Future of Boeing 737 MAX depends on customer trust and COVID-19 – National


The Boeing 737 MAX will carry passengers again, possibly before the end of 2020, but its success in the years following its return to service will depend on customer confidence and the duration of the COVID-19 pandemic.The global fleet was stranded in March 2019 after the second of two fatal crashes, which killed a total of 346 people, including 18 Canadians.

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Boeing saw 43 orders for the 737 MAX be canceled in July, which means the total number of MAX order cancellations for 2020 reached 416.

Taking into account the number of additional orders unlikely to materialize (for example, due to airline bankruptcies), Boeing’s order backlog for the 737 MAX fell to 3,543 in July 2020.

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That is still a considerable number of orders for an aircraft with a list price of at least US $ 100 million.

But with the huge aviation slowdown in 2020 due to COVID-19, Boeing executives will be praying for an early vaccine as well as rapid recertification by regulators.

Before the 737 MAX took off, Boeing had planned to produce 57 planes per month. It could take years. In its most recent quarterly results, the company hopes to earn 31 per month by 2021.

How can Boeing survive the coronavirus pandemic?

How can Boeing survive the coronavirus pandemic?

From August 2020, the International Civil Aviation Organization predicts that the number of air passengers will drop from 52% to 59% globally in 2020, compared to 2019.

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This number could reach 66% in North America.

Most analysts believe it will be years before air travel returns to pre-pandemic levels.

According to management consulting firm Oliver Wyman, two-thirds of the global fleet of 27,884 large planes were in storage in the early months of the pandemic.

He said that as of July 10, about a third had been returned to service, but that still left thousands of planes parked.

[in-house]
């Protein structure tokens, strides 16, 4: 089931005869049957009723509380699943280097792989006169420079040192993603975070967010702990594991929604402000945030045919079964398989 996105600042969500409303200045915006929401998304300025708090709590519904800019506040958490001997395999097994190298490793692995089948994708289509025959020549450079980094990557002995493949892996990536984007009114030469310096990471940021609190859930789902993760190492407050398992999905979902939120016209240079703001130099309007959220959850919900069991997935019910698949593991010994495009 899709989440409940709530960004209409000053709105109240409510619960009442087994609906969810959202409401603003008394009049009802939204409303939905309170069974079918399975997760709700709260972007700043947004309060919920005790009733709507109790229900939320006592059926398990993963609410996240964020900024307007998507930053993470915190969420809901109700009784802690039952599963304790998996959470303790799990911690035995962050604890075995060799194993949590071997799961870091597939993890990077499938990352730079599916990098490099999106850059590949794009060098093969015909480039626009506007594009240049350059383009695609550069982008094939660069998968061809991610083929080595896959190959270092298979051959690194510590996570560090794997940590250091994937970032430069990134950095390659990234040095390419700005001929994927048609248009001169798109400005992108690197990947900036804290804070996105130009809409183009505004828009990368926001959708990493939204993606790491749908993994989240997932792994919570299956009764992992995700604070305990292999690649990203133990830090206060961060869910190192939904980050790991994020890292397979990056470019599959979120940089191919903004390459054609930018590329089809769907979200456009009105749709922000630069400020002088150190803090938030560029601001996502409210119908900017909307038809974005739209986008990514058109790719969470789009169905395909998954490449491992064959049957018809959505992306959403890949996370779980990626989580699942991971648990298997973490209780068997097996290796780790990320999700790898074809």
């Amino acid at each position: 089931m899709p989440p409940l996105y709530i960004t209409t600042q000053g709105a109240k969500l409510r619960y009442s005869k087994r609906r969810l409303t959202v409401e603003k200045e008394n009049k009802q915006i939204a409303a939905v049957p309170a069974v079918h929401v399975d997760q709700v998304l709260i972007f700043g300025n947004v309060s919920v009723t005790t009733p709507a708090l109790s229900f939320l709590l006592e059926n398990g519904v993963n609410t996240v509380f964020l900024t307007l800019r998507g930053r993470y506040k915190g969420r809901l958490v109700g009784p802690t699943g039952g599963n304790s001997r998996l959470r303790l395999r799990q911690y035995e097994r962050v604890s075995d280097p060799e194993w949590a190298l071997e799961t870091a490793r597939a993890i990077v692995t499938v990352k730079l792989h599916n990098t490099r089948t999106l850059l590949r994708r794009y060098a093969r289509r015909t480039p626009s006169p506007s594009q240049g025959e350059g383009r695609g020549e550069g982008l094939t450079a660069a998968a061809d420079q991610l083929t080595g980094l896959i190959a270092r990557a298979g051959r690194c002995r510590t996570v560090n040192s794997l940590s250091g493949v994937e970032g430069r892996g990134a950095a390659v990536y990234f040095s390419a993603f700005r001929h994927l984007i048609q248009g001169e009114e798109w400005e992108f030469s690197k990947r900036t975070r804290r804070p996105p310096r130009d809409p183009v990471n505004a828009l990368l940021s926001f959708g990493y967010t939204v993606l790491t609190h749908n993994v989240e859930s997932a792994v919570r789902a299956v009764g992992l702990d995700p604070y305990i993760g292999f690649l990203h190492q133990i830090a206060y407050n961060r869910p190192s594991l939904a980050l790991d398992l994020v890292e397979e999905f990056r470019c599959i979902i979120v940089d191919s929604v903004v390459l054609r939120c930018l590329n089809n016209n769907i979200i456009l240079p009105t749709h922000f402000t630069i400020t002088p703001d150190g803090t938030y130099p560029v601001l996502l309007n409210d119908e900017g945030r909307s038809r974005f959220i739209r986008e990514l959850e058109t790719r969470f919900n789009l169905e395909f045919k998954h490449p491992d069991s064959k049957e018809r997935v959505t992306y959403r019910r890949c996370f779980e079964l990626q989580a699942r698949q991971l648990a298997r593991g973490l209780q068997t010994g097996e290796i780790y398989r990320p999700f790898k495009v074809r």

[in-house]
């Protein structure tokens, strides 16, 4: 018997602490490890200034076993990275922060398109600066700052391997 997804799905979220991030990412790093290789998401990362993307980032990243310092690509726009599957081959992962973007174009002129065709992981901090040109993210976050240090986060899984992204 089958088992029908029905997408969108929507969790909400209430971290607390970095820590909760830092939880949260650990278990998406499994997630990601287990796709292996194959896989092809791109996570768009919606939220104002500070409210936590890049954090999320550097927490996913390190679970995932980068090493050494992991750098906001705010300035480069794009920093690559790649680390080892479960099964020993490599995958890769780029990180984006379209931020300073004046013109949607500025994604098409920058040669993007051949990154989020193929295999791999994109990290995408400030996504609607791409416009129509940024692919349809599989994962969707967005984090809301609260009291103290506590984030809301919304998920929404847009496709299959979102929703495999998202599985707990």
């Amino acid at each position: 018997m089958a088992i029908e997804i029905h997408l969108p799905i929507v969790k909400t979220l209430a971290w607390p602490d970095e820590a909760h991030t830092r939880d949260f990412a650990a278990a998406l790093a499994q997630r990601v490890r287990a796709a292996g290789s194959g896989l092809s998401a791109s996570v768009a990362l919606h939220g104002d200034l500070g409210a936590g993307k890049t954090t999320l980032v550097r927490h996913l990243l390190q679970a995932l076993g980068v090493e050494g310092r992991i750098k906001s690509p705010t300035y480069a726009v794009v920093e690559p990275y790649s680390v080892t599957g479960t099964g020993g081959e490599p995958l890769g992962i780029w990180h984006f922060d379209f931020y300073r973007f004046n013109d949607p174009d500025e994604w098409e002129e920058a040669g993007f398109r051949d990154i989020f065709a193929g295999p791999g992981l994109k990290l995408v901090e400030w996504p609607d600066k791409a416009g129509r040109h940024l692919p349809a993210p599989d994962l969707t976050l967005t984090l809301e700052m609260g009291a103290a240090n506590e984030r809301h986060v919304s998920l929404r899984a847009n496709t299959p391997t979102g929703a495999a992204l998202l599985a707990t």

“Boeing has built over 450 planes that are on the ground, so the number of planes coming to market will suppress a lot of demand,” said Ernie Arvai, president of Air Insight Group.

“Boeing will have to absorb these planes first. Production rates will therefore remain relatively low for some time. “

FAA warns thousands of Boeing 737 planes at risk of engine failure

FAA warns thousands of Boeing 737 planes at risk of engine failure

Boeing shut down the grounded 737 MAX’s production line at the end of 2019, but resumed, at a lower production rate, in May 2020.

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With so many planes in stock and airlines suffering huge financial losses, many operators will be reluctant to place new orders and find it difficult to accept planes they have already signed on to.

Taking on new 737 MAX aircraft could be particularly difficult when their existing fleet may not have the same reputation issues as the MAX.

FILE: An Air Canada Boeing 737 Max from Toronto prepares to land at Vancouver International Airport in Richmond, British Columbia on March 12, 2019.

FILE: An Air Canada Boeing 737 Max from Toronto prepares to land at Vancouver International Airport in Richmond, British Columbia on March 12, 2019.


“The problem with Boeing is that its contract stated that if it couldn’t deliver planes within a year of schedule, the customer could give up all or part of that order,” Arvai said.

“This is why we have seen a good number of cancellations at Boeing, because there is no penalty for walking away, given the delay that Boeing had with the grounding of the plane.”

In Boeing’s favor, the main carrot offered by the 737 MAX is its fuel efficiency, compared to older variants, but ultimately, like any industry, air travel is driven by customer demand.

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If passengers decide they don’t want to fly a 737 MAX, airlines will be forced to listen.

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Air Canada and WestJet are among the airlines that will notify passengers of the aircraft model at the time of booking, although late changes to the aircraft type on the day of a flight are always possible.

Air Canada currently has 24 Boeing 737 MAX seated on the ground, with 26 more on order.

WestJet has 12 of them, with 43 more expected to be delivered in the coming years.

“What no one knows yet is what the consumer reaction will be to the MAX (return),” said Arvai, who noted that passengers can now be much more informed than they were in the past. .

“In the previous situations, the DC-10, the Lockheed Electra, the de Havilland Comet – where we had safety issues and accidents caused the plane to run aground – this was long before the impact of the social media and the Internet.

This month, the U.S. Federal Aviation Administration (FAA) announced it was proposing to require four key design and operational changes before the MAX can return to service.

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READ MORE: FAA plans to order 4 Boeing 737 MAX safety patches as fleet remains grounded

These will be: updated flight control software; revised display processing software to generate alerts; a review of certain flight crew operating procedures; and changes in the routing of some wire harnesses.

Transport Canada and the European Union Aviation Safety Agency both have their own concerns about the safety of the MAX before allowing it to resume service.

© 2020 Global News, a division of Corus Entertainment Inc.


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